• Wedding Decor: Iris 'Harmony' with its early spring presence, can be used as part of floral decorations for spring weddings, providing fresh and lively blooms that complement a range of color schemes.
    • Floral Language and Communication: In the language of flowers, iris can represent wisdom, hope, and trust, and giving a bouquet with Iris 'Harmony' can be a way to communicate these sentiments without words.

Interesting Facts

  • bedFeng Shui

    The Iris is not used in Feng Shui practice.

  • aquariusZodiac Sign Compitability

    The Iris is not used in astrology practice.

  • spiralPlant Symbolism

    • Faith - The iris often represents faith, holding a strong association with belief and trust.
    • Hope - With its early spring blooming, irises can symbolize hope and the belief in new beginnings.
    • Wisdom - In some cultures, the iris is a symbol of wisdom and valued for its perceived intelligence and knowledge.
    • Valor - Historically, the iris symbolizes valor and bravery, particularly in its role within heraldry and classic emblems.
    • Royalty - The iris, especially the deep purple varieties, often represents royalty and an air of nobility and regality.

Every 2-3 weeks
2500 - 10000 Lux
Every 3-4 years
Early Autumn
Not needed
  • water dropWater

    The Dwarf Iris should be watered moderately during its growing season, ensuring the soil is kept moist but not waterlogged. It's best to provide about 1 inch of water per week, either through rainfall or manual watering. During the dormant period after flowering, reduce watering significantly, allowing the soil to dry out before watering lightly if necessary. Be careful not to overwater as this can lead to bulb rot. Use a watering can or hose with a gentle spray to avoid displacing the soil around the bulbs.

  • sunLight

    Dwarf Iris thrives in full sun to partial shade. The ideal spot for planting is an area that receives direct sunlight for at least 6 hours each day. However, they can tolerate some light afternoon shade, particularly in hotter climates. Avoid deeply shaded areas as insufficient light can lead to poor flowering.

  • thermometerTemperature

    Dwarf Iris prefers cooler to moderate temperatures, with an ideal range between 35°F and 70°F. They can tolerate temperatures down to about 14°F and should be planted in fall before the ground freezes for spring blooms. These irises are not suited for extremely hot climates, especially if temperatures frequently exceed 80°F during their growth period.

  • scissorsPruning

    Dwarf Iris does not require extensive pruning, but spent flowers should be removed to maintain a tidy appearance and prevent energy going into seed production. After flowering, cut back the stems to just above ground level. The plant foliage should be left to die back naturally as it provides the necessary energy to the bulbs for the next growing season. Proper pruning includes removing any damaged or diseased foliage as needed.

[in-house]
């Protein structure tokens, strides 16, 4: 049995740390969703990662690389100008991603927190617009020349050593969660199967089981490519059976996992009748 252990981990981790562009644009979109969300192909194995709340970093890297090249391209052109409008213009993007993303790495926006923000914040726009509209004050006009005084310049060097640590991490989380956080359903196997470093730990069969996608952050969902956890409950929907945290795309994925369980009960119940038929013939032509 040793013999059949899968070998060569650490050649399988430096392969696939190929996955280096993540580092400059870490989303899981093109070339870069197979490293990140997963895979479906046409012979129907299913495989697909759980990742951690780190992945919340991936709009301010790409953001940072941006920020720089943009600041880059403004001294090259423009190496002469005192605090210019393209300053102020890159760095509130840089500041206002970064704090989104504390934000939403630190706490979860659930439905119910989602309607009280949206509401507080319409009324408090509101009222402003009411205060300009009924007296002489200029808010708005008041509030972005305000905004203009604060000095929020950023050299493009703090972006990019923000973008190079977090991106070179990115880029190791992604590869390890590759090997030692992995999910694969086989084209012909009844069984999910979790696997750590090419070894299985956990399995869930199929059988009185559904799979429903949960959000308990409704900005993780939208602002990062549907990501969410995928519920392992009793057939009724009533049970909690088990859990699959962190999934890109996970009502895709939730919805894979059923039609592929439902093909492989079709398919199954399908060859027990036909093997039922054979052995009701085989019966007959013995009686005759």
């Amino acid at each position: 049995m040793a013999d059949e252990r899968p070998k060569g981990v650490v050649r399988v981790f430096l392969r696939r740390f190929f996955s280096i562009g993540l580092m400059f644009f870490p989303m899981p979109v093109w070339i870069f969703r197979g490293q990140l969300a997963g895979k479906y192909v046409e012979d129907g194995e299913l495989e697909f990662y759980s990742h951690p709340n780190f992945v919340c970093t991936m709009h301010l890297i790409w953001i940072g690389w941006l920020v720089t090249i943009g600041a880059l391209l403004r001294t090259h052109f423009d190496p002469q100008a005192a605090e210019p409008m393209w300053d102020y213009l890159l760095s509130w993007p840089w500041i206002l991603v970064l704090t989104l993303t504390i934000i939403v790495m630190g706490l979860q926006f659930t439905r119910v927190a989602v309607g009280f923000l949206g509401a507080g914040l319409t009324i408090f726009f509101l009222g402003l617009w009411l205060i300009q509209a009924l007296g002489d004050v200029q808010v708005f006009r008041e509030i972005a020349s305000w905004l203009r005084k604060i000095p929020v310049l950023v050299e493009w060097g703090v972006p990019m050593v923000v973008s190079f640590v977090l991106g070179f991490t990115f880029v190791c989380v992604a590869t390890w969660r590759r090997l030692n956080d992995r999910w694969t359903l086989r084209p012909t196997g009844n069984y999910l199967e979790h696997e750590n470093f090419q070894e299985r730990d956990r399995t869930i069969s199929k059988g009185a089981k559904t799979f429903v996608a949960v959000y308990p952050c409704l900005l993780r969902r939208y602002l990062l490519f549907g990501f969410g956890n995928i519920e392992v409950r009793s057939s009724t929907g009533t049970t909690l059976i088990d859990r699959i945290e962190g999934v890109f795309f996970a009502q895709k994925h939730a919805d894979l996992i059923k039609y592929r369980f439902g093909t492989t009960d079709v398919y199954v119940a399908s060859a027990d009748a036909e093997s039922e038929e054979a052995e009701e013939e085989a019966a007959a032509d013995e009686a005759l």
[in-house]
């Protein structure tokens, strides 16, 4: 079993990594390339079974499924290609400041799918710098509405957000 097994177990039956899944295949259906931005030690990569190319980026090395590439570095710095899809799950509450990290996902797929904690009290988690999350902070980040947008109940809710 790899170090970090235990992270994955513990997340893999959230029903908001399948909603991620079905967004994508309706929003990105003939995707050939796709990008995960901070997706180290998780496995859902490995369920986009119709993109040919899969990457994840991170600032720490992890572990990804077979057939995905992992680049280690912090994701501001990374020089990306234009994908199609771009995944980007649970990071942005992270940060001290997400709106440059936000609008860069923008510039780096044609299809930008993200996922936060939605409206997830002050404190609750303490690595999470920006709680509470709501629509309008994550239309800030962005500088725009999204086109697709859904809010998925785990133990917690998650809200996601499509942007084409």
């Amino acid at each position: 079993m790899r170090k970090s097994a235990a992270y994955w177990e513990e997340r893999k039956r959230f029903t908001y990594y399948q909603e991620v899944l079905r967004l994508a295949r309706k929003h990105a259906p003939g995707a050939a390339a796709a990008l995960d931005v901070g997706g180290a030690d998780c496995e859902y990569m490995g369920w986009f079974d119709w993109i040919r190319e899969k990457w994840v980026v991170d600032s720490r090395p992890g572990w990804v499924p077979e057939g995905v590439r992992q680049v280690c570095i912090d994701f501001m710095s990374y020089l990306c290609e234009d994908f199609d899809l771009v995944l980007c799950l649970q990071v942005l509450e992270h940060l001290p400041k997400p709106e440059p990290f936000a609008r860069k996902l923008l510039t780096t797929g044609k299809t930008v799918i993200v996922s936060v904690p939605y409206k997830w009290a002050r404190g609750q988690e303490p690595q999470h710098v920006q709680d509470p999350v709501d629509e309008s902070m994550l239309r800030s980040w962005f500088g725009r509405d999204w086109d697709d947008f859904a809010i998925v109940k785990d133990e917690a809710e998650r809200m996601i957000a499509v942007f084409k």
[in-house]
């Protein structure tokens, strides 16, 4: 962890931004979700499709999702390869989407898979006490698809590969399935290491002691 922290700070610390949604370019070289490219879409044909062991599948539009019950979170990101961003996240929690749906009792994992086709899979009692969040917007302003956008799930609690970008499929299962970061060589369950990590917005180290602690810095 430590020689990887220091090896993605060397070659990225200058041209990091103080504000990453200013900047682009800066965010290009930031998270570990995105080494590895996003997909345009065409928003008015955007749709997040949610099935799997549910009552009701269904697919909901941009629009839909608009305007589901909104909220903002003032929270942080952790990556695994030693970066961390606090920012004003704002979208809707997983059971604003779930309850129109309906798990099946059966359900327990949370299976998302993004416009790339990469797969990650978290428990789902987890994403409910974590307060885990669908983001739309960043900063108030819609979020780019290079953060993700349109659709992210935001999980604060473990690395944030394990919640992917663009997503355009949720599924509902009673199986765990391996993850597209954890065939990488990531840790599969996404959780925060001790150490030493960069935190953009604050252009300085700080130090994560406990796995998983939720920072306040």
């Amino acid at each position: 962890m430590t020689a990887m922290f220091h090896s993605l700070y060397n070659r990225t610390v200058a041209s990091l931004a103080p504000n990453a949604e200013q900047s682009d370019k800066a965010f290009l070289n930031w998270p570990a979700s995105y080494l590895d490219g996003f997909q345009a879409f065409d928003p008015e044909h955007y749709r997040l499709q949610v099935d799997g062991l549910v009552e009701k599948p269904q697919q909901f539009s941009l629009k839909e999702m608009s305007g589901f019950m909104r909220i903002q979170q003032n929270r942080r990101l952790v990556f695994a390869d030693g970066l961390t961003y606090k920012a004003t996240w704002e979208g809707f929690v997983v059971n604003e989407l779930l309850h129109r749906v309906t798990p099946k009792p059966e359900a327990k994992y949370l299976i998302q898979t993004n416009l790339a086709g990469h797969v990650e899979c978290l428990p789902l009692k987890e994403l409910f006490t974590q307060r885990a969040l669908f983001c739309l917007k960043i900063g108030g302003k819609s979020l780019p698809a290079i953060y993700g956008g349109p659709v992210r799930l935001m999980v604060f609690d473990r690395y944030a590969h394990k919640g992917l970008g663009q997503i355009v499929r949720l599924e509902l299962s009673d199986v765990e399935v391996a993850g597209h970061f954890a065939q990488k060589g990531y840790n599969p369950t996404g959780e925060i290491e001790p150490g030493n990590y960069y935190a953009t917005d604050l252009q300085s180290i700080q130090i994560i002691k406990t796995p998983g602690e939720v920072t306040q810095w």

• broomCleaning

    As needed

  • bambooSoil

    The Dwarf Iris 'Harmony' prefers well-draining soil with a pH of 6.0 to 7.0. A mixture of sandy loam, peat, and a small amount of compost or well-rotted manure is ideal to provide the necessary nutrients and drainage.

  • plantRepotting

    Dwarf Iris 'Harmony' generally does not need frequent repotting and can be left undisturbed for several years. They should be repotted only when the clumps become overcrowded, typically every 3 to 5 years.

  • water dropsHumidity & Misting

    Dwarf Iris 'Harmony' is tolerant of a wide range of humidity levels but prefers average humidity conditions. It is essential not to create overly humid conditions as this can promote fungal diseases.

  • pinSuitable locations

    • Indoor

      Place Dwarf Iris ‘Harmony’ near a sunny window and ensure good ventilation for indoor growth.

    • Outdoor

      Plant in well-drained soil, full sun to part shade, water moderately.

    • Hardiness zone

      5-9 USDA

  • circleLife cycle

    Iris 'Harmony', commonly known as Dwarf Iris, begins its life as a bulb planted in the fall, before the first frost. The bulb remains dormant throughout the winter, with cold temperatures stimulating the biochemical processes needed for spring growth. In early spring, typically late winter to early spring depending on the climate, foliage begins to emerge, soon followed by a single flower stalk bearing the distinctive, colorful flowers. After flowering, which happens in late winter to early spring, the plant stores energy in the bulb as the leaves photosynthesize for several weeks. Once the leaves yellow and wither by early summer, the plant enters a period of dormancy again. The bulb can then be left in the ground to naturalize or be divided and replanted to propagate new plants.

  • sproutPropogation

    • Propogation time

      Early Autumn

    • The Iris 'Harmony', also known as the Dwarf Iris, is commonly propagated by dividing its bulbs. The best time for this method is late summer to early fall, after the leaves have yellowed and died back, signaling the plant's dormancy. To propagate, carefully dig up the clumps of bulbs and gently separate them by hand. Each bulb should have a portion of the root system attached. Replant the bulbs at a depth of about 4 inches (10 centimeters), spaced approximately 3 inches (around 7.5 centimeters) apart, in well-draining soil and a location that receives full sun to part shade. Water the new plantings thoroughly to encourage root development. This form of division allows the plant to rejuvenate and can help prevent overcrowding, which can lead to diminished flowering.